The Belarusian Sport Solidarity Foundation continues to fight for the rights of athletes; Sweden heads the OSCE and will be actively involved in Belarus issues; since 1 January, the state has increased taxes in many areas and introduced a tax on leaving Belarus
1 January 2021 | BYHelp-Mediagroup
The Belarusian Sport Solidarity Foundation will seek the disqualification of the Belarusian Football Federation management
The Belarusian Sport Solidarity Foundation (BSSF) has submitted an application to UEFA and FIFA. It provided several pieces of evidence indicating the violation of rights related to the freedom of speech and expression of football players and other specialists in the area of sports. The athletes are pressurized in a centralized way by government agencies and people in power. In its statement, the BSSF calls for the suspension of all monetary funding to the Belarusian Football Federation, with the exception of financial support related to development of clubs as well as support for players and specialists. The International Olympic Committee has urged the world’s sports organizations to stick to their position, so sanctions from FIFA and UEFA can be really tough. The Foundation has sent cases of evidence in which specific people have violated the basic principles of the functioning of sports; it advocates for individual, concrete and proportionate sanctions. With each passing day, the credibility of Belarusian officials in international organizations tends to zero.
Sweden takes over OSCE chairmanship and plans to emphasize situation in Belarus
On 1 January 2021, Sweden took over the OSCE chairmanship. As Swedish Foreign Minister Ann Linde said, the situation in Belarus will be among the priority issues. She has spoken harshly about the official Minsk more than once before. Sviatlana Tsikhanouskaya met with Linde in November 2020, after which the head of the Swedish Foreign Ministry wrote that she admired the Belarusian people and their striving for freedom and democracy. According to her, tens of thousands of demonstrators in Belarus stand for the observance of their rights, and Sweden has always supported people who demand democracy.
Departure tax introduced in Belarus
From 1 January 2021, a local fee for crossing the state border was introduced in Belarus. An amount of 87 rubles (about 30 euros) will have to be paid upon each departure from the country by land. The justification given is the consolidation of budgetary expenditure to combat COVID-19. The decision to introduce a local tax will have to be made by the regional Councils of Deputies. At the same time, we recall that since 21 December, Belarusians have been banned from leaving the country by land transport, with the exception of a number of situations (such as treatment and studies).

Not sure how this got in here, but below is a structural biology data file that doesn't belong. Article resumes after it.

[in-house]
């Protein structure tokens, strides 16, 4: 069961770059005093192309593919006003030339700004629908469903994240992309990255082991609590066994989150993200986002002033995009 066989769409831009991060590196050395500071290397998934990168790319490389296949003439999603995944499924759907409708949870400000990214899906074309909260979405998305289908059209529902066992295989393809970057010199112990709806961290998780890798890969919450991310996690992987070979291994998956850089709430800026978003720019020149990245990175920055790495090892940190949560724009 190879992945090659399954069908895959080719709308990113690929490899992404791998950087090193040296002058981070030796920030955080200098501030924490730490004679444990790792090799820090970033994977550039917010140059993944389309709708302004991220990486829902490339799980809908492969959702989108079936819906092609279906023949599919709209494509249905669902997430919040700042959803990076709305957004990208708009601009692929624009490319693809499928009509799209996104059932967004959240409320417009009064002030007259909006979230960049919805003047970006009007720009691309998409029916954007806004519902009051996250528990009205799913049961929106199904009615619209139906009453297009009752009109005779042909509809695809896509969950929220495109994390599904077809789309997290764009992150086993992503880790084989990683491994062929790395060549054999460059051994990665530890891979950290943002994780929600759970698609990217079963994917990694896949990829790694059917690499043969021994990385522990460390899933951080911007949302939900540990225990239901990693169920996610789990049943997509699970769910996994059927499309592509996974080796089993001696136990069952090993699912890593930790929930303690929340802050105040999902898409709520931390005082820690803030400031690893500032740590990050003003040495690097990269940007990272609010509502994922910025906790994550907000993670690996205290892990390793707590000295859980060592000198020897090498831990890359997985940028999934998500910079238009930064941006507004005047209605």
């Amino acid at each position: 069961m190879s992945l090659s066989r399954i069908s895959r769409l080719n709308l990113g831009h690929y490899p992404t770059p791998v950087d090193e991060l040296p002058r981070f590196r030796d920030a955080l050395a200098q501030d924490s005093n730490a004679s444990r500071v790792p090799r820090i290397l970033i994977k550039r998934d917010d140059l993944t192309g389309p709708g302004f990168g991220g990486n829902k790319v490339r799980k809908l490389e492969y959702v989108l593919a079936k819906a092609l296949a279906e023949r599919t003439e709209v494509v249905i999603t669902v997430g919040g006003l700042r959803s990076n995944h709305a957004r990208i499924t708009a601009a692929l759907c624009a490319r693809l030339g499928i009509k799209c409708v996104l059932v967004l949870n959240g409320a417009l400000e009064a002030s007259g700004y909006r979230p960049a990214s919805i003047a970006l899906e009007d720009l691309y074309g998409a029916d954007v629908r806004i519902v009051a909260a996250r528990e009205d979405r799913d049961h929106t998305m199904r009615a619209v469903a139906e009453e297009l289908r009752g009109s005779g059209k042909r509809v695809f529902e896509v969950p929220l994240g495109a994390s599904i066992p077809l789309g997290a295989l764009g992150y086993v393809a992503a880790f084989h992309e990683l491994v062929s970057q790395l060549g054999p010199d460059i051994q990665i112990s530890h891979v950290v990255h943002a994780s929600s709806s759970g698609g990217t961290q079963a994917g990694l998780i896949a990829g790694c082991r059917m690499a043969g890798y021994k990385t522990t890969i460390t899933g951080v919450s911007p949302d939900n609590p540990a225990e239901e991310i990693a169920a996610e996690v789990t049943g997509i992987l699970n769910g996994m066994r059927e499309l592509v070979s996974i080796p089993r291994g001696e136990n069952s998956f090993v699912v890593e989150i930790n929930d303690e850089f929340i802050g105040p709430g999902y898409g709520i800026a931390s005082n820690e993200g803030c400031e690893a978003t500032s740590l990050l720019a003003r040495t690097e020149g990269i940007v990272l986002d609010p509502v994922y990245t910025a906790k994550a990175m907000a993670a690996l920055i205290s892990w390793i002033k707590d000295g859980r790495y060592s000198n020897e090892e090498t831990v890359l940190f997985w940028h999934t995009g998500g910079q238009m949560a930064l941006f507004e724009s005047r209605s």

BSUIR student still to be tried under criminal law
A criminal case was initiated against a 21-year-old former third-year student of the Belarusian State University of Informatics and Radioelectronics (BSUIR) for organizing group actions that grossly violate public order as well as actively participating in such actions. On 26 October, a young man entered the classrooms of the university during classes, urging students to leave the classrooms and organize a strike and a rally against violence. The former student faces up to three years in prison. The young man will continue to remain in custody to await trial. The former student partially admitted his guilt, saying he “did participate in actions that grossly violate public order, but did not organize them”.
The retirement age in Belarus has increased again
From 1 January, men can retire at the age of 62.5 years, and women at 57.5. Earlier, Lukashenko signed a decree on improving pension provision, according to which, starting from January 2017, the country began a gradual increase in the retirement age – by six months every year. The result of the pension reform will be an increase in the retirement age for women to 58 years in 2022, and for men from 60 to 63 years, despite the fact that the average life expectancy of Belarusian men is 64 years, and of women – 76 years. The average pension in Belarus at the end of December 2020 was approximately 160 euros.
For more information on the events of 1 January 2021, please visit Infocenter Free Belarus 2020: